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Lessons to be learned from a crisis

This article is reproduced with permission from
Normandy Advisory Services Sdn. Bhd (Licensed Investment Advisor)
15th Floor Menara Multi-Purpose, No 8 Jalan Munshi Abdullah, 50100 Kuala Lumpur
Tel : 03 - 469 5560 Fax : 03 - 294 5561


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In the world of financial markets where money can be made and lost around the clock, the marketplace can be indeed a battle ground for many investors. Investments regardless of market conditions have both their advantages and disadvantages, depending on a myriad of variables such as economic and political conditions.

It is normal to observe that in a bull market when prices of stocks are rising, people will generally be investing actively as they believe prices will keep rising while in a bear market when everything seems to turn negative, they will be reluctant. Most investors do not know what to do and in most cases, they have no idea at all except react in a panic. It is certainly a heartbreaking experience to suddenly discover that all the money made in the markets just six months ago has been burnt in just a matter of seconds.


Hitting the jackpot

Being in the right place at the right time may make you profits but how many times do you actually hit the jackpot? Trading in financial markets is certainly no easy task. Amazingly, some investors do manage to make a fortune over a relatively short time.

The question is do these people actually possess real trading abilities that help them achieve spectacular returns overnight or did they just happen to hit the bullseye? Very often investors who make a killing on a few bets are likely to lose out even more in the long run without a disciplined approach.


Successful trading needs discipline

In a volatile investment environment, discipline and skill is required in order to make consistent returns. Real trading requires more than simply reading all the books and articles on investing. Good judgment is a key aspect of investing. You do not rush out to sell a stock with strong fundamentals and long term growth prospects just because it has hit a temporary low spell.

A smart investor would consider buying even more shares - at bargain prices. You also do not rush in and buy share when its price has already hit its all time high - you should be thinking about unloading it. The test of smart investing is knowing when to buy and sell.


How to minimise losses

There are a few ways to protect your investments and maybe even enhance your returns.

  • Asset allocation - diversify risks
  • Investing regularly - the beauty of dollar cost averaging
  • Reinvesting - the power of compounding


Asset allocation

Asset allocation plays a fundamental role in any investment plan. Sounds fancy? Not really as the concept is simple - spread your investments amongst different investment options. Spreading out your investment options helps you to manage market risks. For those who were heavily into only equities, recent market events shows clearly the need to diversify and spread your investments.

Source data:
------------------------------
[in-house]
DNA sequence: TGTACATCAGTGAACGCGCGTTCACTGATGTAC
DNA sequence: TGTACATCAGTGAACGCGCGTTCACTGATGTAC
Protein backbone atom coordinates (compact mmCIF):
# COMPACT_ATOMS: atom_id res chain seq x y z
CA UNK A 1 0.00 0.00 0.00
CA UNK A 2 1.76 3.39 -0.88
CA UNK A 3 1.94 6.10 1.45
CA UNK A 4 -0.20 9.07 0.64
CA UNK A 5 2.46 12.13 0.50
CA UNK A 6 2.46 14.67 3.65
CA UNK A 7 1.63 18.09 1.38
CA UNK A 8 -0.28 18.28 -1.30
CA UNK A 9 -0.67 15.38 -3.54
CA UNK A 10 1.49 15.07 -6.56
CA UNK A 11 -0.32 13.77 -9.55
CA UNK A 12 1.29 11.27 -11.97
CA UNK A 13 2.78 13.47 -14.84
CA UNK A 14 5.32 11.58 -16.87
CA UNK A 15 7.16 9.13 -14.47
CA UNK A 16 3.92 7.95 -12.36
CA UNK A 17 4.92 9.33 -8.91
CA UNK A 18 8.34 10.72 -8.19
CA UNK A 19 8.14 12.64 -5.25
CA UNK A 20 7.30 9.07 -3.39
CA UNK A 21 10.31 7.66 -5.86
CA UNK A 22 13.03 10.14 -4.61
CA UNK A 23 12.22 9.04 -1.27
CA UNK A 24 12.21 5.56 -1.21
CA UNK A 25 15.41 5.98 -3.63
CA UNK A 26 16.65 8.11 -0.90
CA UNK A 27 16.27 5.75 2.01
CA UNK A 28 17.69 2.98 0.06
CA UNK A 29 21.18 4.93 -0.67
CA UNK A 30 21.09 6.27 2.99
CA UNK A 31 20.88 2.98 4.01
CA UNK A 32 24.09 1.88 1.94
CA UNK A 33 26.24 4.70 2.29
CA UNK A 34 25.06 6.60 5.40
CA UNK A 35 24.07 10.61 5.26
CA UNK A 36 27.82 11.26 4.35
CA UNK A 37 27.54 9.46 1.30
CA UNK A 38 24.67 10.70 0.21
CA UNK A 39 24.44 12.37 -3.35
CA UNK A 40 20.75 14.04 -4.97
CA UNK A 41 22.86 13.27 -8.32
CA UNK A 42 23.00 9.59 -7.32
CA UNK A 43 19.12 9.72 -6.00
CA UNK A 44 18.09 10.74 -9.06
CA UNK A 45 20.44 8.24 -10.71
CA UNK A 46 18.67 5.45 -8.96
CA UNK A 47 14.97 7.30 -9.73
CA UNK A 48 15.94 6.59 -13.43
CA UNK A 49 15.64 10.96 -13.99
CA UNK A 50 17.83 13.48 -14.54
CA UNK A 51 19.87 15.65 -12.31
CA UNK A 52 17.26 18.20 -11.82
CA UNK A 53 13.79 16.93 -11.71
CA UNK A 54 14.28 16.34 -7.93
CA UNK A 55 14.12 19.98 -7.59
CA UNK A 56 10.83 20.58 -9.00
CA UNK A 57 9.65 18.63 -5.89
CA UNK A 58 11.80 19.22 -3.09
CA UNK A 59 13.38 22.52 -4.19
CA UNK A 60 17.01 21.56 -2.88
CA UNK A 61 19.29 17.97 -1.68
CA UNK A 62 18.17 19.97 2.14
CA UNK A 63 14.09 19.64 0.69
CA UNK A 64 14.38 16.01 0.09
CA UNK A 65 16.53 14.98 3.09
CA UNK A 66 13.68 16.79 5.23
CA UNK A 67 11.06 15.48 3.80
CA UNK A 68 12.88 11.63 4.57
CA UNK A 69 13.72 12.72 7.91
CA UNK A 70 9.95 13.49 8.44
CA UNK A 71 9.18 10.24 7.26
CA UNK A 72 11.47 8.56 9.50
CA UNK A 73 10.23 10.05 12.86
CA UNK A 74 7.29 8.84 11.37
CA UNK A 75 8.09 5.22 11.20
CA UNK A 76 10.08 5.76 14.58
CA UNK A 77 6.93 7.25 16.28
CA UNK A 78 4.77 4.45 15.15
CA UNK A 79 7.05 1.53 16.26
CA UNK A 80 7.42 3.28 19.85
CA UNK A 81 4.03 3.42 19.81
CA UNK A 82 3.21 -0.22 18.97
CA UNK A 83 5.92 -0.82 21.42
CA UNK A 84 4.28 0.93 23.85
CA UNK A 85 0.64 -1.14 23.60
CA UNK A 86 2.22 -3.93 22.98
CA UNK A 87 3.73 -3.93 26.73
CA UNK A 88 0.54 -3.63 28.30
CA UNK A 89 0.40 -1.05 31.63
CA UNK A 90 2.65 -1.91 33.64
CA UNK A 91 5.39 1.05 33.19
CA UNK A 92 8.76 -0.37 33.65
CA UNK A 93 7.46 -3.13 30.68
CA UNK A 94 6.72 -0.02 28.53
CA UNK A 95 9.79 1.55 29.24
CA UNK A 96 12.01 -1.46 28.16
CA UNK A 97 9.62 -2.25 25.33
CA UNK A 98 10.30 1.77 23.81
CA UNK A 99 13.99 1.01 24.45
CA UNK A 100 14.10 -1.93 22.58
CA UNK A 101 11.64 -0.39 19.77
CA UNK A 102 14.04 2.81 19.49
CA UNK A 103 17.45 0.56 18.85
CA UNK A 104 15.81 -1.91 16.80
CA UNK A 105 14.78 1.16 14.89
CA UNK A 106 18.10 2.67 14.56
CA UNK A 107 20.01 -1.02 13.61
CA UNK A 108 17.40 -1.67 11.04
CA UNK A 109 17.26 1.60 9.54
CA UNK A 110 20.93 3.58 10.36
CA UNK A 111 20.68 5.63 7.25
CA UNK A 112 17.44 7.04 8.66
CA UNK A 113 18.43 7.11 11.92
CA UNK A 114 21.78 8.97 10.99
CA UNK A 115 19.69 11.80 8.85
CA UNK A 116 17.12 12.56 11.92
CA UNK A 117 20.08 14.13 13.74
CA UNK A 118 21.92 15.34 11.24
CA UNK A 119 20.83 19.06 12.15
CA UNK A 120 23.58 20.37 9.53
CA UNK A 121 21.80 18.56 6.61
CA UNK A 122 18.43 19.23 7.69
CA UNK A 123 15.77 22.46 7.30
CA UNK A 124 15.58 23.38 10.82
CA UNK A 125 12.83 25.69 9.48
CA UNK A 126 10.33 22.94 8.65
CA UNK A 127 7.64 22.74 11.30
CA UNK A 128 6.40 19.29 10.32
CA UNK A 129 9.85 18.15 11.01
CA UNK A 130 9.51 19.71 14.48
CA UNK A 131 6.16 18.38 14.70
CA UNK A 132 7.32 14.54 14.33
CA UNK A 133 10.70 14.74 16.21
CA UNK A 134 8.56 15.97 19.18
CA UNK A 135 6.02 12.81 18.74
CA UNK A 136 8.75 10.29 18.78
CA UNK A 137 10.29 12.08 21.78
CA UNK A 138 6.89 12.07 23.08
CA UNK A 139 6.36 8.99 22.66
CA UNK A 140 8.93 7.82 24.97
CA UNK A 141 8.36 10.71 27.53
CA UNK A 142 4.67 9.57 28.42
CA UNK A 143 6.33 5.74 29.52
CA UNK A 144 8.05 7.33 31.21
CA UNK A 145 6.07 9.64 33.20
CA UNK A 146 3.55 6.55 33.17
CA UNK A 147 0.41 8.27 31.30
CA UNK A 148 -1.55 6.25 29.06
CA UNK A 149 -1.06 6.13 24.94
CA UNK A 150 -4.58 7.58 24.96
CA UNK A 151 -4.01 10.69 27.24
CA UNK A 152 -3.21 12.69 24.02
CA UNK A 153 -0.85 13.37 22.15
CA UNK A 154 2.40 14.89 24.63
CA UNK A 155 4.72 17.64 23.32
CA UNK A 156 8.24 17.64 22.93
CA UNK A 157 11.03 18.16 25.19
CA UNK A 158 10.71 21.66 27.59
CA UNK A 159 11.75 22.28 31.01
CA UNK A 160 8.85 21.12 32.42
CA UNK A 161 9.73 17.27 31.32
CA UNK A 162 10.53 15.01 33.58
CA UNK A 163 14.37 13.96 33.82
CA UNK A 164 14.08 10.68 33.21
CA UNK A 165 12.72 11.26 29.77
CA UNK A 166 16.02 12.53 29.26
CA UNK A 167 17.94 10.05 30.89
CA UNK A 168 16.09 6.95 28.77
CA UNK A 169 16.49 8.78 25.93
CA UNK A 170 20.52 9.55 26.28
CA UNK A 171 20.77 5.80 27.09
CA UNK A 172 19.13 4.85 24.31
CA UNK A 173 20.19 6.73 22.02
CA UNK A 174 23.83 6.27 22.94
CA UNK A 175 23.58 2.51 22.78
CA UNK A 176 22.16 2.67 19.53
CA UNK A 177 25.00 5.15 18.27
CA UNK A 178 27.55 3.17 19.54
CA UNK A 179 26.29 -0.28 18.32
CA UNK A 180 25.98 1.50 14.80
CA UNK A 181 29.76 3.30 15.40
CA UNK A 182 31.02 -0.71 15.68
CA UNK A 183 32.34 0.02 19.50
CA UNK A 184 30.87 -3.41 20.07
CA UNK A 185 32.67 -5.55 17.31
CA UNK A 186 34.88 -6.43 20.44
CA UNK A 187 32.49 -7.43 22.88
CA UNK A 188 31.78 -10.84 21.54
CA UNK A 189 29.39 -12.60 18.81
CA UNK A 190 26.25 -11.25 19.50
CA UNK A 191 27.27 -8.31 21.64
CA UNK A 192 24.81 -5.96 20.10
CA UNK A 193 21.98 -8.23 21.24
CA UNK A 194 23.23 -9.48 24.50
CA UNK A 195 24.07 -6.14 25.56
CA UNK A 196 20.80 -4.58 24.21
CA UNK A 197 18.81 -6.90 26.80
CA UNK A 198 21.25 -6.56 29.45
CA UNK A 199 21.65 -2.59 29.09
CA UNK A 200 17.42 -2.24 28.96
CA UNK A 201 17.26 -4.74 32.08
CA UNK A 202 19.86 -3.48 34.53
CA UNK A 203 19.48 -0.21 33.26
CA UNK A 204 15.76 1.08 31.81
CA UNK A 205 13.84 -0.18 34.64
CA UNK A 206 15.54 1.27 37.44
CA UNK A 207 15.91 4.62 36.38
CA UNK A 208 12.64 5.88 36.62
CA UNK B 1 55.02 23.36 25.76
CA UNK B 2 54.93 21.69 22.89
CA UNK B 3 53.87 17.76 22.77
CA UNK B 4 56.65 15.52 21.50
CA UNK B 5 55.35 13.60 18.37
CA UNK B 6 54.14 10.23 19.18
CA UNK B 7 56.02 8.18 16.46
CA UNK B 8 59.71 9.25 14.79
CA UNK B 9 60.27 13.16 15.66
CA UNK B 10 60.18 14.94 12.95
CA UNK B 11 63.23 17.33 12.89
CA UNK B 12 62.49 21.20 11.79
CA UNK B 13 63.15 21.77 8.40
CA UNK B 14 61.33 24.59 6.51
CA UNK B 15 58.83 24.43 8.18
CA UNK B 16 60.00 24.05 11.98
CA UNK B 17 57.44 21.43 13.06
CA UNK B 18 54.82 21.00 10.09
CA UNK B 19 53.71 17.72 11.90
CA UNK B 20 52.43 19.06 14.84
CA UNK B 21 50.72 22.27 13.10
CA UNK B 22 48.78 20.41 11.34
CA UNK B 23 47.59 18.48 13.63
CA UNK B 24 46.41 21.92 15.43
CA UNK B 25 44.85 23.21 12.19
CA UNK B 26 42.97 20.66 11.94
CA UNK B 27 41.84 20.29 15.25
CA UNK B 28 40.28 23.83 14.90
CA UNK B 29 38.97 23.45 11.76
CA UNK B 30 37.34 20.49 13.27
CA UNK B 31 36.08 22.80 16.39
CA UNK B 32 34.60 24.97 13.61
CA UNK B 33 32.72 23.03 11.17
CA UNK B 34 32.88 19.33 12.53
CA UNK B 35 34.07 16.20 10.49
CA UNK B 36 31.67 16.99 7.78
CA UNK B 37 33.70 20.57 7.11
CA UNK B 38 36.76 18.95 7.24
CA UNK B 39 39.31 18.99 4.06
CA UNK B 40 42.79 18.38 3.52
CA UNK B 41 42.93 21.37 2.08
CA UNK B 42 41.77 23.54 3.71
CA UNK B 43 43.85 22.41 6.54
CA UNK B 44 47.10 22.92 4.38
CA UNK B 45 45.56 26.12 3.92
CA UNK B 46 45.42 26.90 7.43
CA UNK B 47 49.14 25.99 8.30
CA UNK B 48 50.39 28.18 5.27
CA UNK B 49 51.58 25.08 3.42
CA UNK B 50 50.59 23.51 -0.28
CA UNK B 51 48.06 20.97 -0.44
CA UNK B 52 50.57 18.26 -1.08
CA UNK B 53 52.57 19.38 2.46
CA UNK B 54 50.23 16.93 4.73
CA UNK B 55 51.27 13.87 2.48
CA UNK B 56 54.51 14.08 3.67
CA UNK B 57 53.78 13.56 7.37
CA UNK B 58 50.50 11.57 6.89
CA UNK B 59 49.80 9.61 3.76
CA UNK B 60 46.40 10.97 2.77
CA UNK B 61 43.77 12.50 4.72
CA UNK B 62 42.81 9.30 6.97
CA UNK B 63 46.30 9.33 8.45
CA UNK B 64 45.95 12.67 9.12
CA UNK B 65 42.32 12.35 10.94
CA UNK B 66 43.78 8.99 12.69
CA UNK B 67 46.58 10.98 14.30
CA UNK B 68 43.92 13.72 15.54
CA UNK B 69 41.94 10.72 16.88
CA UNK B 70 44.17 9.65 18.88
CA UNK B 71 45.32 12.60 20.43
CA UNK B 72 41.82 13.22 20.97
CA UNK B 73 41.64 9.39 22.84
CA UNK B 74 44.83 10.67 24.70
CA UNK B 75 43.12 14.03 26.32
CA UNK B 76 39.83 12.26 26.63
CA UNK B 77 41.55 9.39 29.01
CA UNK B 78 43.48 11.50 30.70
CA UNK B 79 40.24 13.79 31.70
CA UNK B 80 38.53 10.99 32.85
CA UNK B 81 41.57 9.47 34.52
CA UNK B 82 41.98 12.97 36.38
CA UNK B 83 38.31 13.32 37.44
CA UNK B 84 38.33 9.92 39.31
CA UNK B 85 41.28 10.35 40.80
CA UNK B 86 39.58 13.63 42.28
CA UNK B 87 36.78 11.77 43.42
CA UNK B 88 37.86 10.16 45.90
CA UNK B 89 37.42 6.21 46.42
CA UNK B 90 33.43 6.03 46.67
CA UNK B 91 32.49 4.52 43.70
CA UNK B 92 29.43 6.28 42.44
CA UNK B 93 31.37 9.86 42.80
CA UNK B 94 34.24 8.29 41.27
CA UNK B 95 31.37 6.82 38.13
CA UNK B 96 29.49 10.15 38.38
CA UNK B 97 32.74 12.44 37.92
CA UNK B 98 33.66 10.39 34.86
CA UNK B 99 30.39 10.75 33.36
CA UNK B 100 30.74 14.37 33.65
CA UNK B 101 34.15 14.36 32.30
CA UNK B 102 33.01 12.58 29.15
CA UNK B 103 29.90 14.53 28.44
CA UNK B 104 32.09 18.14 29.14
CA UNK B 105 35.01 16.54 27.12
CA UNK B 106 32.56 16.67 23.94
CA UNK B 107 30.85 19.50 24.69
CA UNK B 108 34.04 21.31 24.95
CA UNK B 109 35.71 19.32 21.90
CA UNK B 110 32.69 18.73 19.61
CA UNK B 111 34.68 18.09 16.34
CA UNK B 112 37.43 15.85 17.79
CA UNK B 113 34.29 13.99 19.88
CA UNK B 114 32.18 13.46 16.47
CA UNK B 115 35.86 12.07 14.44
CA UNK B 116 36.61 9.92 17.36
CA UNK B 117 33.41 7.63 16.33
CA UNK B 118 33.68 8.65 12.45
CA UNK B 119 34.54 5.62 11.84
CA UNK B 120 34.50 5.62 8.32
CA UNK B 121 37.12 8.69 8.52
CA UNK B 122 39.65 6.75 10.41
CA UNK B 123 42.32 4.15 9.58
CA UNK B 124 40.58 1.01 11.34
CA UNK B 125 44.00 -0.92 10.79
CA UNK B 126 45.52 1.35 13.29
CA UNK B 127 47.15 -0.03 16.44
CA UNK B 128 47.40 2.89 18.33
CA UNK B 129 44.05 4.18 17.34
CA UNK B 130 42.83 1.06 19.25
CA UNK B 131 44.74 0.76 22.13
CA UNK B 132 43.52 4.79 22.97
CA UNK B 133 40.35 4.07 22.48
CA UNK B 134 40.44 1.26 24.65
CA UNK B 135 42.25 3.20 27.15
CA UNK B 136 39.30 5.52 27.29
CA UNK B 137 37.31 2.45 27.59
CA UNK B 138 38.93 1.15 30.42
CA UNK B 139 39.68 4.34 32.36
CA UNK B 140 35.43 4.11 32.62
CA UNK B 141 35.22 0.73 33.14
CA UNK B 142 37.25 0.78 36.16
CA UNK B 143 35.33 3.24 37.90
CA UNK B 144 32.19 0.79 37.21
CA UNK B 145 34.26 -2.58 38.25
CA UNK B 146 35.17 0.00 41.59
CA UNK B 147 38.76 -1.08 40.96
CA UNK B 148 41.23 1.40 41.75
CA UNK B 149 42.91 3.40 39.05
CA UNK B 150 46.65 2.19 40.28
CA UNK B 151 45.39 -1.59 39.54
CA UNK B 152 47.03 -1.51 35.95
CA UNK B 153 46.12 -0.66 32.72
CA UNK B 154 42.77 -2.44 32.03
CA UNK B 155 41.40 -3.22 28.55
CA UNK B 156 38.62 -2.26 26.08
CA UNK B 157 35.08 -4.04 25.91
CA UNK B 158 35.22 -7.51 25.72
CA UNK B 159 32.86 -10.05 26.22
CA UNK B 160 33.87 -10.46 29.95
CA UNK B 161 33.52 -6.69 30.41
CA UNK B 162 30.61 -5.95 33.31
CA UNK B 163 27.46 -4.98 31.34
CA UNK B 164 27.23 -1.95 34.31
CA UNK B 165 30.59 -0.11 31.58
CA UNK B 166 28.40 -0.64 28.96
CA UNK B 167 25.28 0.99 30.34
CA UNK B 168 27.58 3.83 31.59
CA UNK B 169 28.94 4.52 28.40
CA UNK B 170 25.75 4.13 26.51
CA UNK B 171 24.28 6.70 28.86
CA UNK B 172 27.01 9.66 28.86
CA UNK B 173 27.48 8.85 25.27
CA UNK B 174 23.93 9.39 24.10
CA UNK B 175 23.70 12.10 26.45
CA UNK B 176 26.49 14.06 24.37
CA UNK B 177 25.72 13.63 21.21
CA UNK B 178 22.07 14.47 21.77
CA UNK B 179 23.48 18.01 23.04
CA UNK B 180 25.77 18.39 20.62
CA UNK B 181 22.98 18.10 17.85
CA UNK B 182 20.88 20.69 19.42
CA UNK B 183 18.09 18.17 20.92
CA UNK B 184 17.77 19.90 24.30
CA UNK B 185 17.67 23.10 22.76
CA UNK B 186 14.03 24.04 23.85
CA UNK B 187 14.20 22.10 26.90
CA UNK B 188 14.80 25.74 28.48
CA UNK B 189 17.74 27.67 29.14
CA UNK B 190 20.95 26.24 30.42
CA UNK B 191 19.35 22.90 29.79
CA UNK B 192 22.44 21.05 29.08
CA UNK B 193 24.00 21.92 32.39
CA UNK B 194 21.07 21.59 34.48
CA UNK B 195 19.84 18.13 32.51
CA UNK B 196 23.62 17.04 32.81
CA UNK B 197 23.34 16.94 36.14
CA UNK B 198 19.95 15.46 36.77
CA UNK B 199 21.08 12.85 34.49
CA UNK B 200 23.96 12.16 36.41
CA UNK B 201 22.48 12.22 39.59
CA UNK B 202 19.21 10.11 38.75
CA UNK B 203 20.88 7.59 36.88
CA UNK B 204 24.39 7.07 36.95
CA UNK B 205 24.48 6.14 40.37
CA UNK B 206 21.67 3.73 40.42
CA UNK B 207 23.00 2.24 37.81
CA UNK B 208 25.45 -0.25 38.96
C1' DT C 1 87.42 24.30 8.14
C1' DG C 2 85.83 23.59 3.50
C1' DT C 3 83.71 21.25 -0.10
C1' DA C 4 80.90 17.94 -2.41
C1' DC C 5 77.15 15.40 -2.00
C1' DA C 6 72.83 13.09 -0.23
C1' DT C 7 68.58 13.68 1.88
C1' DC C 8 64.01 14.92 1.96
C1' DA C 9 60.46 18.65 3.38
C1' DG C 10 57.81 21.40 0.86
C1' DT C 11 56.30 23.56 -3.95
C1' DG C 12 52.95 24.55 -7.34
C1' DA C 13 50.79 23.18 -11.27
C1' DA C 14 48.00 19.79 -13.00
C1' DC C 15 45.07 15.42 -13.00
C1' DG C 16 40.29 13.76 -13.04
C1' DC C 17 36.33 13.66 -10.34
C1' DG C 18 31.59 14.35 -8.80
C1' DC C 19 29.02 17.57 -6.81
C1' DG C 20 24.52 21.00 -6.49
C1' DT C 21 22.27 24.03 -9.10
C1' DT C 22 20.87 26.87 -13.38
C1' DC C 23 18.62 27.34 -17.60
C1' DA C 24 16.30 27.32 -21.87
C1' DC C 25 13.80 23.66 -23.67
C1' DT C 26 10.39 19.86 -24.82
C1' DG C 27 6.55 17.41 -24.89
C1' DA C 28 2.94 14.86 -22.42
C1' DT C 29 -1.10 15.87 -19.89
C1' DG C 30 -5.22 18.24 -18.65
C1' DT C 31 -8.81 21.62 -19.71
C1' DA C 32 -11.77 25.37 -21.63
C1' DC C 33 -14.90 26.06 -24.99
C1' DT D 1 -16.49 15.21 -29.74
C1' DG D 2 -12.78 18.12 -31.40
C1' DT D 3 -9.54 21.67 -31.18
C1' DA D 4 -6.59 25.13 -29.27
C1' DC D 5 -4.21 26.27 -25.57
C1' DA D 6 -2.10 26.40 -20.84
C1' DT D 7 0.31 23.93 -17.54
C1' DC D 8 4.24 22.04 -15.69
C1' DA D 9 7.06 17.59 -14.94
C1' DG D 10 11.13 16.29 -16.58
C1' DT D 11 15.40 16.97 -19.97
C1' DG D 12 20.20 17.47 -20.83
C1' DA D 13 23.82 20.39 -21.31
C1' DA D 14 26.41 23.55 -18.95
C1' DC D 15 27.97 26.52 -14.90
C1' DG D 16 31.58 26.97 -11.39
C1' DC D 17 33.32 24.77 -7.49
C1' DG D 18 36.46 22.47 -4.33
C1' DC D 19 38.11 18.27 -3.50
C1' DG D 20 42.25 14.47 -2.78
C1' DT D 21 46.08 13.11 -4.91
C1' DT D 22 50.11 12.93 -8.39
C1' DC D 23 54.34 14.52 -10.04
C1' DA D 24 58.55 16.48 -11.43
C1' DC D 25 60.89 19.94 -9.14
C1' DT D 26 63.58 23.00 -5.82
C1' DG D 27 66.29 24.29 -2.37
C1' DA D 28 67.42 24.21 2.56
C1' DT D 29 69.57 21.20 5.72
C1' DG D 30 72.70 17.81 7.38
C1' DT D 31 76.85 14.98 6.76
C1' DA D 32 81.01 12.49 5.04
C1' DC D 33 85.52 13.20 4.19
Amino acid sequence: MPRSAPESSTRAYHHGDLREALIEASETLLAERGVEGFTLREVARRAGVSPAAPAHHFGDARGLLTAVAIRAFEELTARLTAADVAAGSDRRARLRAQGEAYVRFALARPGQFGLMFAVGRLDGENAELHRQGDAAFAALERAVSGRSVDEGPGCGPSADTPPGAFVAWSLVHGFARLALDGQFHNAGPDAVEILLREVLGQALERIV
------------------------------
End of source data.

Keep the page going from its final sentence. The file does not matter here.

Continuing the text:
Having a diversified investment plan helps you to develop a disciplined approach to investing. Firstly you have to determine your risk profile. Remember the risk/return equation. The higher your risk tolerance, the higher your potential reward over the long term. Consider all the risk elements that are potential "enemies of your wealth" - market risks, interest rate risk, inflation and taxes, political risks to name a few.

Take a look at your financial goals - what are you investing for, how much can you invest, how long can you invest for. Once you have these objectives mapped out, you can at least effectively manage your risk even though you have no control over fluctuating markets, inflation and very often your emotions. Yes, your emotions constitue investors risk - How many times have you bought stocks because all your friends are buying. You bought just so you won't miss out and even though you know buying was based on rumours and not on fundamentals? How often have you put off selling a losing stock because its too painful for you, inspite of the fact that you know its good for you. The recent "collapse" of the global markets due to panic selling is one good example.

When you have determined your risk profile and investment objective, plan your asset allocation to match your profile. Invest a portion in fixed interest securities, equities or equity funds and property or property stocks. Take into consideration your time horizon. The longer your investment time horizon, the less you need to worry about short term fluctuations. Invest a greater proportion in more conservative vehicles if your investments are short term or if you are of the older generation.

Adjust your asset allocation from time to time as your risk tolerance and investment objectives change with time.

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